And there will be a next time, because Rogue is a kind of charming game. It's not got all the all the looks, but it has enough looks to get you through. The likes of Eamon could be more descriptive than Rogue, allowing the player to picture, say, a library or cave, rather than square room, rectangular room, grey passage. But with a map on screen, rather than in your head or scribbled out (hopefully accurately) on a scrap of paper beside you, Rogue allows you to focus on the movement.
Of which there's a lot. Monsters like to follow you (some more than others of course - some just don't move), which means you've likely got to deal with them, which means you've got to run the risk of injury and worse. But it gives them a bit of character. A bat buzzed around my character until I finally managed to connect a hit on it, a hobgoblin stood his ground until I made a funny look in his direction (I'd imagine. Either way I think I started that fight).
Now that I've been able to put a name to the face, so to speak, Rogue will find a place somewhere in my brain and stay there for a while. It offers choice for interaction and navigation within the world, and with its procedural design it'll offer surprises each time you play it.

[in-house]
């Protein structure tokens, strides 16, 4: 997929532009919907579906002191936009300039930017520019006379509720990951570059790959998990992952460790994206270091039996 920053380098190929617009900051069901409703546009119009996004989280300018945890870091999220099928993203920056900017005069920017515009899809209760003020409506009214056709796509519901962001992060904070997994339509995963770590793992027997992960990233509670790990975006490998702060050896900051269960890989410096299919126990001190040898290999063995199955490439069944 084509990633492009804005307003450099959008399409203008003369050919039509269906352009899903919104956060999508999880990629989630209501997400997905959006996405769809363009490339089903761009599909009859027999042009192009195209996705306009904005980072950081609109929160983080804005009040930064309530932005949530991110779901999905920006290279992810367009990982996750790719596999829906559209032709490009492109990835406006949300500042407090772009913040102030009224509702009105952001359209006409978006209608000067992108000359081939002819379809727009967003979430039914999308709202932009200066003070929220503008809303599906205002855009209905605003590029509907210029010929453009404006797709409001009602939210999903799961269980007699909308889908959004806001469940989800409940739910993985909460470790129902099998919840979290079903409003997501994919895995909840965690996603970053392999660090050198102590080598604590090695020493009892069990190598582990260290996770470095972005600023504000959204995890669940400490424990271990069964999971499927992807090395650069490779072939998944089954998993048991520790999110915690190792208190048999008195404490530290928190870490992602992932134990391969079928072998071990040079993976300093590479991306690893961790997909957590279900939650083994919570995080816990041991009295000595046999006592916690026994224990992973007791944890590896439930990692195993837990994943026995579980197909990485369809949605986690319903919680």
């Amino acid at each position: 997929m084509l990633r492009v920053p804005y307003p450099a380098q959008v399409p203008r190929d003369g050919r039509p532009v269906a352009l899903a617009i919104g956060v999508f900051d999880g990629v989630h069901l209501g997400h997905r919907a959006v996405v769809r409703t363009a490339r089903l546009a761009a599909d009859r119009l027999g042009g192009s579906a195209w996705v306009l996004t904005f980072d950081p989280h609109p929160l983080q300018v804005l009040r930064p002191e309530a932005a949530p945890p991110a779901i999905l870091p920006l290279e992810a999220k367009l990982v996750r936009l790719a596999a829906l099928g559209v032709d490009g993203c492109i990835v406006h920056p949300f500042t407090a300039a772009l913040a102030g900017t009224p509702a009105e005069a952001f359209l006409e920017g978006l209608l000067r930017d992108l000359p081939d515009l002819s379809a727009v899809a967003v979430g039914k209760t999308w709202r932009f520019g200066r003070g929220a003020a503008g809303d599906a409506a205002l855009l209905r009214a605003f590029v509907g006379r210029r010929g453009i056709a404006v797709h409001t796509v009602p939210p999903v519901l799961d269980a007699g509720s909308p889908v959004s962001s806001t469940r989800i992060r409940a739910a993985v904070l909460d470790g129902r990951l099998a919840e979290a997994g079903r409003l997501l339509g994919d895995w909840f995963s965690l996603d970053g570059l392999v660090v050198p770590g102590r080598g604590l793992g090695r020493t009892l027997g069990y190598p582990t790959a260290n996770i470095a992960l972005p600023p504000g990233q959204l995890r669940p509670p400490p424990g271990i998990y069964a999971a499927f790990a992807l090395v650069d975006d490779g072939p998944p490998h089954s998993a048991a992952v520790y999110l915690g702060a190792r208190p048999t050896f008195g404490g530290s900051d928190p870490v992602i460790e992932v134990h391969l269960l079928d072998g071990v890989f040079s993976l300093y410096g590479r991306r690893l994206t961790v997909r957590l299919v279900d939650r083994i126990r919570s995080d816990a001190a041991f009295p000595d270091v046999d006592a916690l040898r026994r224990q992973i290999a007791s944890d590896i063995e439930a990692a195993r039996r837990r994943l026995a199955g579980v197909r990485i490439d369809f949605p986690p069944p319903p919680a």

If you've played it so much you're no longer surprised, you can at least make a good story out of your adventure, your journey through the Dungeons of Doom - probably your ill-fated attempts at retrieving the amulet, but perhaps a success story, you never know.
I said it was a joy, and it seems like a dumb reason why: I was in so much control over my character that it was like discovering how awesome it was to be able to move anything with any game controller. All I'm doing is picking one of 8 keys in order to move a smiley face from one part of the screen to another, but the responsiveness, the accuracy, that feeling of being in absolute control over your character - over yourself - was great.
Don't worry, I've calmed down now.
Does feel good though.
Play Rogue, and have fun with it.
A bot by the name of Rog-O-Matic was made to play Rogue in 1981, and played it with more success than the top human players of the day.
Rogue, developed by Michael Toy, Glenn Wichman, Ken Arnold, Jon Lane, first released in 1980.
Version played: MSDOS, 1983, via Internet Archive (DOSBox emulation)